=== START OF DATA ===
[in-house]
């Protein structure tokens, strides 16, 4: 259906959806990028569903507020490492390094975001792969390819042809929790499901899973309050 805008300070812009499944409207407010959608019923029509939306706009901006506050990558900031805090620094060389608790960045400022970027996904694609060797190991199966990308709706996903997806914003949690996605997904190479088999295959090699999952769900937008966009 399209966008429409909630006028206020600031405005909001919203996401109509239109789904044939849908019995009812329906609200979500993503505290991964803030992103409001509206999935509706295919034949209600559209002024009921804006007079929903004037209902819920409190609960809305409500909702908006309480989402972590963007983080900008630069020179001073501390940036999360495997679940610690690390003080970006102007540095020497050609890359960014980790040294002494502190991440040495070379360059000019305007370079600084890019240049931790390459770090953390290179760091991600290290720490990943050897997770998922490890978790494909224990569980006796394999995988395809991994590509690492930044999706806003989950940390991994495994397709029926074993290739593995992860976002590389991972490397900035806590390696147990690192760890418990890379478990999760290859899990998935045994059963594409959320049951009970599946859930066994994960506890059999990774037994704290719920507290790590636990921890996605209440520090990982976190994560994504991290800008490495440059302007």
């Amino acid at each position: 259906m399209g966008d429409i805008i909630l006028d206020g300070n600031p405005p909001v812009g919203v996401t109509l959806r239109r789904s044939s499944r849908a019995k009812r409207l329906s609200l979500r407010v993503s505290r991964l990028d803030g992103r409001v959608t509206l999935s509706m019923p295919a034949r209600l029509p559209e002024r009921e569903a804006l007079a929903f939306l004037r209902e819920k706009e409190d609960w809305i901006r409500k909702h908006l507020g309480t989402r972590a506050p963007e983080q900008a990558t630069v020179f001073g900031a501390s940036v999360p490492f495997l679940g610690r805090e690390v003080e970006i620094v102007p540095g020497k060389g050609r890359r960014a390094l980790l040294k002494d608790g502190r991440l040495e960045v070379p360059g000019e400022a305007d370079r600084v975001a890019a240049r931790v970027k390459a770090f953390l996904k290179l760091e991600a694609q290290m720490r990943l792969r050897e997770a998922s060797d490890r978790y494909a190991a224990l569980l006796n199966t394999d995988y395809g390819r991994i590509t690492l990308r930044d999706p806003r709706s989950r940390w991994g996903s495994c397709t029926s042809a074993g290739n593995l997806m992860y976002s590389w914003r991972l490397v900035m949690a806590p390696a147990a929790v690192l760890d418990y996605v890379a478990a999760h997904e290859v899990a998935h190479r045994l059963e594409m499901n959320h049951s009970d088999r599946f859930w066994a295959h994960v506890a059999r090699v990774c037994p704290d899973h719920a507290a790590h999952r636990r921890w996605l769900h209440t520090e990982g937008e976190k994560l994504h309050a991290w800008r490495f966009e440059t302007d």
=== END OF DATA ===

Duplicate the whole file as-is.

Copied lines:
[in-house]
């Protein structure tokens, strides 16, 4: 259906959806990028569903507020490492390094975001792969390819042809929790499901899973309050 805008300070812009499944409207407010959608019923029509939306706009901006506050990558900031805090620094060389608790960045400022970027996904694609060797190991199966990308709706996903997806914003949690996605997904190479088999295959090699999952769900937008966009 399209966008429409909630006028206020600031405005909001919203996401109509239109789904044939849908019995009812329906609200979500993503505290991964803030992103409001509206999935509706295919034949209600559209002024009921804006007079929903004037209902819920409190609960809305409500909702908006309480989402972590963007983080900008630069020179001073501390940036999360495997679940610690690390003080970006102007540095020497050609890359960014980790040294002494502190991440040495070379360059000019305007370079600084890019240049931790390459770090953390290179760091991600290290720490990943050897997770998922490890978790494909224990569980006796394999995988395809991994590509690492930044999706806003989950940390991994495994397709029926074993290739593995992860976002590389991972490397900035806590390696147990690192760890418990890379478990999760290859899990998935045994059963594409959320049951009970599946859930066994994960506890059999990774037994704290719920507290790590636990921890996605209440520090990982976190994560994504991290800008490495440059302007």
């Amino acid at each position: 259906m399209g966008d429409i805008i909630l006028d206020g300070n600031p405005p909001v812009g919203v996401t109509l959806r239109r789904s044939s499944r849908a019995k009812r409207l329906s609200l979500r407010v993503s505290r991964l990028d803030g992103r409001v959608t509206l999935s509706m019923p295919a034949r209600l029509p559209e002024r009921e569903a804006l007079a929903f939306l004037r209902e819920k706009e409190d609960w809305i901006r409500k909702h908006l507020g309480t989402r972590a506050p963007e983080q900008a990558t630069v020179f001073g900031a501390s940036v999360p490492f495997l679940g610690r805090e690390v003080e970006i620094v102007p540095g020497k060389g050609r890359r960014a390094l980790l040294k002494d608790g502190r991440l040495e960045v070379p360059g000019e400022a305007d370079r600084v975001a890019a240049r931790v970027k390459a770090f953390l996904k290179l760091e991600a694609q290290m720490r990943l792969r050897e997770a998922s060797d490890r978790y494909a190991a224990l569980l006796n199966t394999d995988y395809g390819r991994i590509t690492l990308r930044d999706p806003r709706s989950r940390w991994g996903s495994c397709t029926s042809a074993g290739n593995l997806m992860y976002s590389w914003r991972l490397v900035m949690a806590p390696a147990a929790v690192l760890d418990y996605v890379a478990a999760h997904e290859v899990a998935h190479r045994l059963e594409m499901n959320h049951s009970d088999r599946f859930w066994a295959h994960v506890a059999r090699v990774c037994p704290d899973h719920a507290a790590h999952r636990r921890w996605l769900h209440t520090e990982g937008e976190k994560l994504h309050a991290w800008r490495f966009e440059t302007d």